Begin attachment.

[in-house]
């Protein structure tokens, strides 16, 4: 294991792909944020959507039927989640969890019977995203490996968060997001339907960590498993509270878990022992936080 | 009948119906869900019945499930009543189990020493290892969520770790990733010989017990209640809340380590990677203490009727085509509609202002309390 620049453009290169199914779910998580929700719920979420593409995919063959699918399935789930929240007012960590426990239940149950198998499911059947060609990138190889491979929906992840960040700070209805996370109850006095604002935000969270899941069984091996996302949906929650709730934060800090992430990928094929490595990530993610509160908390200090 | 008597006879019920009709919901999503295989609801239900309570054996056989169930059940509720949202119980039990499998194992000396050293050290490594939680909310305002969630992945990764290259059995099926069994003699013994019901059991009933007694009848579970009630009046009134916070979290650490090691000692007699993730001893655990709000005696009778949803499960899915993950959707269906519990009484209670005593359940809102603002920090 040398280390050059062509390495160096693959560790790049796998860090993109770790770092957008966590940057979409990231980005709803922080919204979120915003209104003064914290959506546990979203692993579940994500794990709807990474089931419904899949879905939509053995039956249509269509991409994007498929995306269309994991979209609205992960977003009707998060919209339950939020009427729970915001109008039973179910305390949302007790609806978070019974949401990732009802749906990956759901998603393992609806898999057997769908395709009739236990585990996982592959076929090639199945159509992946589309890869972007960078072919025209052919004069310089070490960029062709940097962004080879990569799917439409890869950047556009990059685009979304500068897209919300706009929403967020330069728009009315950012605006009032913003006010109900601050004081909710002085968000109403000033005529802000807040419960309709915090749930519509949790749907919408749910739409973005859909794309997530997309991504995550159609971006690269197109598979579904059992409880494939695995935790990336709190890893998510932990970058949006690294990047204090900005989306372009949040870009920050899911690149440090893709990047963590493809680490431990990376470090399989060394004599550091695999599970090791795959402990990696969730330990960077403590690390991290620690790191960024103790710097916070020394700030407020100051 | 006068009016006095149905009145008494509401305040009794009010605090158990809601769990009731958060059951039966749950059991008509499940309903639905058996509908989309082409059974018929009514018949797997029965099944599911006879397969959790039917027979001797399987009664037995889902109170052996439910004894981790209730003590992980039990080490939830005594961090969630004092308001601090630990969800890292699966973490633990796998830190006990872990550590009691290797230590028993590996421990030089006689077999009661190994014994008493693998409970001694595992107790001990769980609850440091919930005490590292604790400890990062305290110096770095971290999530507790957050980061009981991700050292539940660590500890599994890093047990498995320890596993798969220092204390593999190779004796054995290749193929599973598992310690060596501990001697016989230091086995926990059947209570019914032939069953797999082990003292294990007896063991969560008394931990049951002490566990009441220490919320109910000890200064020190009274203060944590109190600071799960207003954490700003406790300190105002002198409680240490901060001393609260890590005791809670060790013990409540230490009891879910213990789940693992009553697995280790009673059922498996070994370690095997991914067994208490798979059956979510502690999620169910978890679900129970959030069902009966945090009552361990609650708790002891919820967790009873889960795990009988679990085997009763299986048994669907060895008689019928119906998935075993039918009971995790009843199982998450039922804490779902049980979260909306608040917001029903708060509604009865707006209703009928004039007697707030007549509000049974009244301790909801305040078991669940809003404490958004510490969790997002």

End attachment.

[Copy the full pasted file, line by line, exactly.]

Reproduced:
[in-house]
């Protein structure tokens, strides 16, 4: 294991792909944020959507039927989640969890019977995203490996968060997001339907960590498993509270878990022992936080 | 009948119906869900019945499930009543189990020493290892969520770790990733010989017990209640809340380590990677203490009727085509509609202002309390 620049453009290169199914779910998580929700719920979420593409995919063959699918399935789930929240007012960590426990239940149950198998499911059947060609990138190889491979929906992840960040700070209805996370109850006095604002935000969270899941069984091996996302949906929650709730934060800090992430990928094929490595990530993610509160908390200090 | 008597006879019920009709919901999503295989609801239900309570054996056989169930059940509720949202119980039990499998194992000396050293050290490594939680909310305002969630992945990764290259059995099926069994003699013994019901059991009933007694009848579970009630009046009134916070979290650490090691000692007699993730001893655990709000005696009778949803499960899915993950959707269906519990009484209670005593359940809102603002920090 040398280390050059062509390495160096693959560790790049796998860090993109770790770092957008966590940057979409990231980005709803922080919204979120915003209104003064914290959506546990979203692993579940994500794990709807990474089931419904899949879905939509053995039956249509269509991409994007498929995306269309994991979209609205992960977003009707998060919209339950939020009427729970915001109008039973179910305390949302007790609806978070019974949401990732009802749906990956759901998603393992609806898999057997769908395709009739236990585990996982592959076929090639199945159509992946589309890869972007960078072919025209052919004069310089070490960029062709940097962004080879990569799917439409890869950047556009990059685009979304500068897209919300706009929403967020330069728009009315950012605006009032913003006010109900601050004081909710002085968000109403000033005529802000807040419960309709915090749930519509949790749907919408749910739409973005859909794309997530997309991504995550159609971006690269197109598979579904059992409880494939695995935790990336709190890893998510932990970058949006690294990047204090900005989306372009949040870009920050899911690149440090893709990047963590493809680490431990990376470090399989060394004599550091695999599970090791795959402990990696969730330990960077403590690390991290620690790191960024103790710097916070020394700030407020100051 | 006068009016006095149905009145008494509401305040009794009010605090158990809601769990009731958060059951039966749950059991008509499940309903639905058996509908989309082409059974018929009514018949797997029965099944599911006879397969959790039917027979001797399987009664037995889902109170052996439910004894981790209730003590992980039990080490939830005594961090969630004092308001601090630990969800890292699966973490633990796998830190006990872990550590009691290797230590028993590996421990030089006689077999009661190994014994008493693998409970001694595992107790001990769980609850440091919930005490590292604790400890990062305290110096770095971290999530507790957050980061009981991700050292539940660590500890599994890093047990498995320890596993798969220092204390593999190779004796054995290749193929599973598992310690060596501990001697016989230091086995926990059947209570019914032939069953797999082990003292294990007896063991969560008394931990049951002490566990009441220490919320109910000890200064020190009274203060944590109190600071799960207003954490700003406790300190105002002198409680240490901060001393609260890590005791809670060790013990409540230490009891879910213990789940693992009553697995280790009673059922498996070994370690095997991914067994208490798979059956979510502690999620169910978890679900129970959030069902009966945090009552361990609650708790002891919820967790009873889960795990009988679990085997009763299986048994669907060895008689019928119906998935075993039918009971995790009843199982998450039922804490779902049980979260909306608040917001029903708060509604009865707006209703009928004039007697707030007549509000049974009244301790909801305040078991669940809003404490958004510490969790997002």